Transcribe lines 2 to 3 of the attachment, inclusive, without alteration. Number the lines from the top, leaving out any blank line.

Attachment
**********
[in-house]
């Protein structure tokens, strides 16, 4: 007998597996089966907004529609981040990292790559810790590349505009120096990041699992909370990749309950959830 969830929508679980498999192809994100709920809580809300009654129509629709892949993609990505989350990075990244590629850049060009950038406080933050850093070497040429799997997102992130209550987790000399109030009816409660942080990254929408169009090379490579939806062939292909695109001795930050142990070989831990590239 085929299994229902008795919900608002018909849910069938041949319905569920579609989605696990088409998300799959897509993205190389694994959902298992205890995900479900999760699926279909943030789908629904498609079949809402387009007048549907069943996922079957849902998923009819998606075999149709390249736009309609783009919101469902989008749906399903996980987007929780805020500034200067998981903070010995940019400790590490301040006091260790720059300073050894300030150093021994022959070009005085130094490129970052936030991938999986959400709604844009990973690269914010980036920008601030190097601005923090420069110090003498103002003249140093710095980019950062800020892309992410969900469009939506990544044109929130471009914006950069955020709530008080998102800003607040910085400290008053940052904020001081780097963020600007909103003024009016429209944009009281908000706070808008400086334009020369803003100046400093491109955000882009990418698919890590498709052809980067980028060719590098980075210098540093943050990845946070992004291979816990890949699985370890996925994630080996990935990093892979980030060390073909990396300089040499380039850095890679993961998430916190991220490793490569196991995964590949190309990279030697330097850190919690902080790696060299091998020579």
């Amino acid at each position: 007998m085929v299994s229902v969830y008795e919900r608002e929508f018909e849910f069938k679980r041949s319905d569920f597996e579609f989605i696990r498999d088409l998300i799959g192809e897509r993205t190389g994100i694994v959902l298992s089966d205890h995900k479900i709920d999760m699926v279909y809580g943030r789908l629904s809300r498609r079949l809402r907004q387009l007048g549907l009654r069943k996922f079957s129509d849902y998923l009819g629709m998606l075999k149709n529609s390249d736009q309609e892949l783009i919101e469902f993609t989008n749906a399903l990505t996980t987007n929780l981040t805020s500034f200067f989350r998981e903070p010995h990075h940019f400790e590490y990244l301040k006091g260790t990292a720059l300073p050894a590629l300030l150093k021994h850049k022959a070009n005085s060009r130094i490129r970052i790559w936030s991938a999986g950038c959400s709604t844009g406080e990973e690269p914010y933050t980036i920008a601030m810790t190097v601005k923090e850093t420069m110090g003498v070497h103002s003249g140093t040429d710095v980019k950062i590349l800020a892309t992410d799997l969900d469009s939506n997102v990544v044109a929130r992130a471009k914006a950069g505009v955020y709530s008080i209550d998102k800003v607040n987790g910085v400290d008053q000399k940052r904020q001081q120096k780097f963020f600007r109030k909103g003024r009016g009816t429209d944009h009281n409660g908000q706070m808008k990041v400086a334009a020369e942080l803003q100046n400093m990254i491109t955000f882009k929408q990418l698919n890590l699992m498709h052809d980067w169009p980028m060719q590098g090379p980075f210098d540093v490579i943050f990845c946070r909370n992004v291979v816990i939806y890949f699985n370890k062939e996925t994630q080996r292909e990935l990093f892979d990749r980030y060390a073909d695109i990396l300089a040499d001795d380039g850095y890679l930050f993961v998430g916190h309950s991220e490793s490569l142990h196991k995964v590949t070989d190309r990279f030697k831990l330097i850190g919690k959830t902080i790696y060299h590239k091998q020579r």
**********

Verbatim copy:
């Protein structure tokens, strides 16, 4: 007998597996089966907004529609981040990292790559810790590349505009120096990041699992909370990749309950959830 969830929508679980498999192809994100709920809580809300009654129509629709892949993609990505989350990075990244590629850049060009950038406080933050850093070497040429799997997102992130209550987790000399109030009816409660942080990254929408169009090379490579939806062939292909695109001795930050142990070989831990590239 085929299994229902008795919900608002018909849910069938041949319905569920579609989605696990088409998300799959897509993205190389694994959902298992205890995900479900999760699926279909943030789908629904498609079949809402387009007048549907069943996922079957849902998923009819998606075999149709390249736009309609783009919101469902989008749906399903996980987007929780805020500034200067998981903070010995940019400790590490301040006091260790720059300073050894300030150093021994022959070009005085130094490129970052936030991938999986959400709604844009990973690269914010980036920008601030190097601005923090420069110090003498103002003249140093710095980019950062800020892309992410969900469009939506990544044109929130471009914006950069955020709530008080998102800003607040910085400290008053940052904020001081780097963020600007909103003024009016429209944009009281908000706070808008400086334009020369803003100046400093491109955000882009990418698919890590498709052809980067980028060719590098980075210098540093943050990845946070992004291979816990890949699985370890996925994630080996990935990093892979980030060390073909990396300089040499380039850095890679993961998430916190991220490793490569196991995964590949190309990279030697330097850190919690902080790696060299091998020579």
């Amino acid at each position: 007998m085929v299994s229902v969830y008795e919900r608002e929508f018909e849910f069938k679980r041949s319905d569920f597996e579609f989605i696990r498999d088409l998300i799959g192809e897509r993205t190389g994100i694994v959902l298992s089966d205890h995900k479900i709920d999760m699926v279909y809580g943030r789908l629904s809300r498609r079949l809402r907004q387009l007048g549907l009654r069943k996922f079957s129509d849902y998923l009819g629709m998606l075999k149709n529609s390249d736009q309609e892949l783009i919101e469902f993609t989008n749906a399903l990505t996980t987007n929780l981040t805020s500034f200067f989350r998981e903070p010995h990075h940019f400790e590490y990244l301040k006091g260790t990292a720059l300073p050894a590629l300030l150093k021994h850049k022959a070009n005085s060009r130094i490129r970052i790559w936030s991938a999986g950038c959400s709604t844009g406080e990973e690269p914010y933050t980036i920008a601030m810790t190097v601005k923090e850093t420069m110090g003498v070497h103002s003249g140093t040429d710095v980019k950062i590349l800020a892309t992410d799997l969900d469009s939506n997102v990544v044109a929130r992130a471009k914006a950069g505009v955020y709530s008080i209550d998102k800003v607040n987790g910085v400290d008053q000399k940052r904020q001081q120096k780097f963020f600007r109030k909103g003024r009016g009816t429209d944009h009281n409660g908000q706070m808008k990041v400086a334009a020369e942080l803003q100046n400093m990254i491109t955000f882009k929408q990418l698919n890590l699992m498709h052809d980067w169009p980028m060719q590098g090379p980075f210098d540093v490579i943050f990845c946070r909370n992004v291979v816990i939806y890949f699985n370890k062939e996925t994630q080996r292909e990935l990093f892979d990749r980030y060390a073909d695109i990396l300089a040499d001795d380039g850095y890679l930050f993961v998430g916190h309950s991220e490793s490569l142990h196991k995964v590949t070989d190309r990279f030697k831990l330097i850190g919690k959830t902080i790696y060299h590239k091998q020579r």